World Bulletin / News Desk
Exxon Mobil has asked Iraq's prime minister if it can keep running a huge southern oilfield despite disagreements over rival contracts signed with the country's autonomous Kurdistan region, the government said on Monday.
The face-to-face talks between Shi'ite premier Nuri al-Maliki and Exxon's top executive in Baghdad come as the U.S. major offers to sell its stake in the West Qurna-1 oilfield in the south after clashing with Baghdad over its deals with the self-ruled Kurdish enclave in the north.
Iraq has been clear it considers deals oil companies like Exxon sign with the Kurdish enclave illegal. But the meeting may suggest Exxon is testing its room to balance investments with OPEC-member's central government and those with the self-governed Kurdistan region.
"Exxon Mobil asked to meet with the prime minister to know his opinion on the company's contracts in the south and in the northern region and if there was a possibility to keep working on both contracts," Maliki's media adviser Ali al-Moussawi said after the meeting.
"The prime minister's answer was clear to the head of Exxon that they can't keep operating on both deals at the same time and they should observe Iraq's laws."
A statement from the government said only that Exxon Chief Executive Rex Tillerson had "expressed his company's keenness to continue and expand its work in Iraq."
Iraqi officials had said late last year that China National Petroleum Corp, or CNPC, had emerged as the favourite in negotiations to take over Exxon's 60 percent stake in the $50 billion the West Qurna-1 project.
Iraq's Arab-led central government and Kurdistan Regional Government run by ethnic Kurds are caught in a dispute over control of oil revenues, oilfields and territory that is testing Iraq's federal union.
Iraq's government says it alone has the constitutional authority to export crude oil and sign deals, but Kurdistan says the constitution allows it to agree to contracts and ship oil independently of Baghdad.
Attempts to resolve the dispute have failed in part because of disagreements over a long-delayed oil and gas law meant to set a clearer framework for managing the country's vast oil reserves, the world's fourth largest.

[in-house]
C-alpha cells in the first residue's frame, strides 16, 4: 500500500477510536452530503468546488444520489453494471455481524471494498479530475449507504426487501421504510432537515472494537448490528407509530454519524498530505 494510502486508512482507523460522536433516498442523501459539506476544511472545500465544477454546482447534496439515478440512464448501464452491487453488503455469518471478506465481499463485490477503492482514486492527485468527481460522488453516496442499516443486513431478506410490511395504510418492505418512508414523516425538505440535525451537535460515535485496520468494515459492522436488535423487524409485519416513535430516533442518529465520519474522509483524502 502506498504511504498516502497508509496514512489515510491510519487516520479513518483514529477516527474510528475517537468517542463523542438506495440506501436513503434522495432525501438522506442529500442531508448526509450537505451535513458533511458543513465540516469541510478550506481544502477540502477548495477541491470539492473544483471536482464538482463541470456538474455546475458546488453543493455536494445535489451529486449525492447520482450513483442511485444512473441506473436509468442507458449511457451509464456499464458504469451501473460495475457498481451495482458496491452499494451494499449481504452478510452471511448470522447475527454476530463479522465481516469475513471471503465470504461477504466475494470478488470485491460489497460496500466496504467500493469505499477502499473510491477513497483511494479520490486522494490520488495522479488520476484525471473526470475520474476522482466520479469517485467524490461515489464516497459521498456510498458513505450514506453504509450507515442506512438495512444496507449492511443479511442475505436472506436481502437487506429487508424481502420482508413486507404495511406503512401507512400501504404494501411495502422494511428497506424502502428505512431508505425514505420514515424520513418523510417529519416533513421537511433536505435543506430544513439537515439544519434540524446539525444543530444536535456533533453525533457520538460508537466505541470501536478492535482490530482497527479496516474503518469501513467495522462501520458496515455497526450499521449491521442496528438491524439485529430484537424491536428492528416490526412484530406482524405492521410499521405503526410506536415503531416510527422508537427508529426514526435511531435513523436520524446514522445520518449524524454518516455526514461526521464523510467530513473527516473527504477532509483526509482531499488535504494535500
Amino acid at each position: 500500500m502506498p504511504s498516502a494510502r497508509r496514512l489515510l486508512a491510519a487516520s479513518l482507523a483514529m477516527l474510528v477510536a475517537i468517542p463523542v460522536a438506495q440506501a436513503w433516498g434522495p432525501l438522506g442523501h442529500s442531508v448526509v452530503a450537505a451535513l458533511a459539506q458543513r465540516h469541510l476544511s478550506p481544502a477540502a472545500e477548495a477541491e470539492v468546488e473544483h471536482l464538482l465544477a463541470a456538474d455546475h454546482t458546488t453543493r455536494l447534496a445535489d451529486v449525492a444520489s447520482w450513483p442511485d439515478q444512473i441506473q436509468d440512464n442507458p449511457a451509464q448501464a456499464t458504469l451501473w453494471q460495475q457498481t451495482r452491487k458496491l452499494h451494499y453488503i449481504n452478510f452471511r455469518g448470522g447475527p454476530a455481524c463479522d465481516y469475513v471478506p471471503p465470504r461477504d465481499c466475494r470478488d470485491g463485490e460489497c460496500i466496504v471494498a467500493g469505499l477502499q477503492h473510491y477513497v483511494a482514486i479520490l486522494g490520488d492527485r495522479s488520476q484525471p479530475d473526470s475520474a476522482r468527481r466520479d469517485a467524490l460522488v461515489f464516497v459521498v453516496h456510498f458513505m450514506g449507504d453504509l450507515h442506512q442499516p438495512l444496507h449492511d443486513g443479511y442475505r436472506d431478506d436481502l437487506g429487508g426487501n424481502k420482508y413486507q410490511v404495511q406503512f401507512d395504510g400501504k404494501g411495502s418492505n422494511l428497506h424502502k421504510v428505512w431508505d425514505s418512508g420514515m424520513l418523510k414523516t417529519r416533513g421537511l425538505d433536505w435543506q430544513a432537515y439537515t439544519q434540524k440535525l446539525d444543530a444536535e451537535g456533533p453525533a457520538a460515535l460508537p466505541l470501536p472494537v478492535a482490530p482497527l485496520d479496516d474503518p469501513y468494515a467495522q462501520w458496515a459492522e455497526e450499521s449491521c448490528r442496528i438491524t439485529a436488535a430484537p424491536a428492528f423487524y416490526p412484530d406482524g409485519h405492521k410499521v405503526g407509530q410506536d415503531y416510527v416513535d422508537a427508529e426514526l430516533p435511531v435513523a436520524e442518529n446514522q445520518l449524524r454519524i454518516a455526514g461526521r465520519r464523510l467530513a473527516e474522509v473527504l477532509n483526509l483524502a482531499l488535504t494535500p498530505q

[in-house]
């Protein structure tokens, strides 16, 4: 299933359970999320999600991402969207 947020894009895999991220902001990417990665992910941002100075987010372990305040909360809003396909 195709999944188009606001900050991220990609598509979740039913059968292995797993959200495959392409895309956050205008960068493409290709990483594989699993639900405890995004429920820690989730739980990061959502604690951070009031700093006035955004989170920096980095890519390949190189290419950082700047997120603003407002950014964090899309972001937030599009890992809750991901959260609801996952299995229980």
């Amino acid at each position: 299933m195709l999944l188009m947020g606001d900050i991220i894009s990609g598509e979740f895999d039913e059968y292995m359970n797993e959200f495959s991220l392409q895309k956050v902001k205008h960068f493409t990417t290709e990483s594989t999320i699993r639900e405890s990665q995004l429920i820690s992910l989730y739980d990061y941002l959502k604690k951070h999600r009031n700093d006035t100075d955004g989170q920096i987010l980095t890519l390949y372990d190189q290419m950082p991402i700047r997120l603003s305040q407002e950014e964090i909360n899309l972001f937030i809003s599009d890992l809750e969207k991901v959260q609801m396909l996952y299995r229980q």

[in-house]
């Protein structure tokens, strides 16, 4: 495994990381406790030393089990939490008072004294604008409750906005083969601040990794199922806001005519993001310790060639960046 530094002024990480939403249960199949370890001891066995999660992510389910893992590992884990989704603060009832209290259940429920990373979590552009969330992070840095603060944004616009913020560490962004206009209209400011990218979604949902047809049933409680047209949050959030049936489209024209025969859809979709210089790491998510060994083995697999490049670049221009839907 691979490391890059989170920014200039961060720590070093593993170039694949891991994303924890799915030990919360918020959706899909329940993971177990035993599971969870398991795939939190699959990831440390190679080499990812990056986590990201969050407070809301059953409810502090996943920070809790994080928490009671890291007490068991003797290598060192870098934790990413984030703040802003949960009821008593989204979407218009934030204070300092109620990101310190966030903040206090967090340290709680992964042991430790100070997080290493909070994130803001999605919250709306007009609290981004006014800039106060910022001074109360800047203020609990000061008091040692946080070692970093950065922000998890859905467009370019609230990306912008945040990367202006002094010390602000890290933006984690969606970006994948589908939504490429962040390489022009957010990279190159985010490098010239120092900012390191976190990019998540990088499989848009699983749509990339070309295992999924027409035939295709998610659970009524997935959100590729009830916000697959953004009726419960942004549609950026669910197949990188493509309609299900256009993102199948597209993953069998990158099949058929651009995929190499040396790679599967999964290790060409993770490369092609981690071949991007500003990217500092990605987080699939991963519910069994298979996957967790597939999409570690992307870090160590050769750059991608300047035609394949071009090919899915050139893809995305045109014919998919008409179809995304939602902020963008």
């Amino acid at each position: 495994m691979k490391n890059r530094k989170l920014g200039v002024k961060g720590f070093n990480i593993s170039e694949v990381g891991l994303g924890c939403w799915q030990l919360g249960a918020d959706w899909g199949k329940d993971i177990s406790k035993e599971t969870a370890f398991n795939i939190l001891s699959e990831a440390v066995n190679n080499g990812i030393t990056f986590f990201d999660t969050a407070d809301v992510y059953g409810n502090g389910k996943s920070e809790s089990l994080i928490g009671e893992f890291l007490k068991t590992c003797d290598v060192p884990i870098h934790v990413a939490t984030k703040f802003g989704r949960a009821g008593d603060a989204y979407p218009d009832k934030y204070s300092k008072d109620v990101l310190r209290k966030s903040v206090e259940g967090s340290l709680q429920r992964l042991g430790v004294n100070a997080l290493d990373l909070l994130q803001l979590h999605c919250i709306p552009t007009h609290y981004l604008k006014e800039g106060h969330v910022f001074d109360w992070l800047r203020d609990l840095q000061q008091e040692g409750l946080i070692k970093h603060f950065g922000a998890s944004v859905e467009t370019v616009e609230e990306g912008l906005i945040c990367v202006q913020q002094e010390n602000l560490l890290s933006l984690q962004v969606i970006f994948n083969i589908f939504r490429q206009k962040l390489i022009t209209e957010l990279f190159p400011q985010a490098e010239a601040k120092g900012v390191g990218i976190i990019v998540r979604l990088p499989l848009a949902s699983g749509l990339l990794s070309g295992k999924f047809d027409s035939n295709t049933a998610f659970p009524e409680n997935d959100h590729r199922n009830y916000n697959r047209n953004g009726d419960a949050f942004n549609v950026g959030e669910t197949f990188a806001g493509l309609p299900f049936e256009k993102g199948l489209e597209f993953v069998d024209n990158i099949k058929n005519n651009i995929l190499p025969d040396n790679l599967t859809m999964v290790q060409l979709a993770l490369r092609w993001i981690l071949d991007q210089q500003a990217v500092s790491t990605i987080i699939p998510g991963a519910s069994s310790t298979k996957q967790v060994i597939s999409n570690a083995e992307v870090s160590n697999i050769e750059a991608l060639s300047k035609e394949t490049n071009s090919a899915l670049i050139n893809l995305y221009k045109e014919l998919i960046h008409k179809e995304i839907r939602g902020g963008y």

PM Mahlab said that Egypt eyes sustainable growth to improve the living conditions of Egyptians, noting that the Egyptian economy is currently recovering.
The French economist calls for redistribution of global wealth, which he says is too concentrated in the hands of the few.
Bank cites high financing costs and financing difficulties as challenges that need to be addressed to sustain growth.
Smuggling is denying Tanzania some 80 percent of receipts accrued from the precious gemstone
The Africa initiative will create "one huge free-trade union" allowing foreign investors in Egypt to more easily reach 260 million consumers from South Africa to Ethiopia.
Budapest says the collapse of the rival Western-backed Nabucco project to bring gas from Azerbaijan to Europe, and stalled plans to build inter-connector pipelines within eastern Europe, have left it with no alternative.
In Russia, the idea of a Saudi-U.S. plot against Moscow has become common currency as the economy struggles under the effects of low oil prices and Western sanctions imposed
Lithuania's new LNG terminal represents an end to Russia's gas monopoly in Lithuania, says Lithuania's president
The minister said the militants considered the eastern Syrian cities "safe for them" and thus transferred wheat and barley in Nineveh "to preserve it".
Decreasing oil prices are intended to pressurize and punish Iran and Russia: Int. Financial Markets expert says
Prices rise 30 percent as new president's deeply unpopular subsidy cut takes effect.
Japan's prime minister is to turn to the polls to see if his decision not to hike taxes can gain electoral support.
The agreement between the two countries, which trade around $3.2 billion in goods each year, will enable New Zealand to better compete with other countries in its sixth-largest export market.
G20 summit in Brisbane produced 800 commitments after two days of talks
The agreement gives Australian dairy farmers tariff-free access within four years to China's lucrative infant formula market, minus any of the "safeguard" caps that currently restrict competitors from New Zealand.
The shockingly downbeat report reinforced expectations Prime Minister Shinzo Abe will delay a sales tax hike, set for October next year, after a hike in the tax in April took a heavy toll on consumption.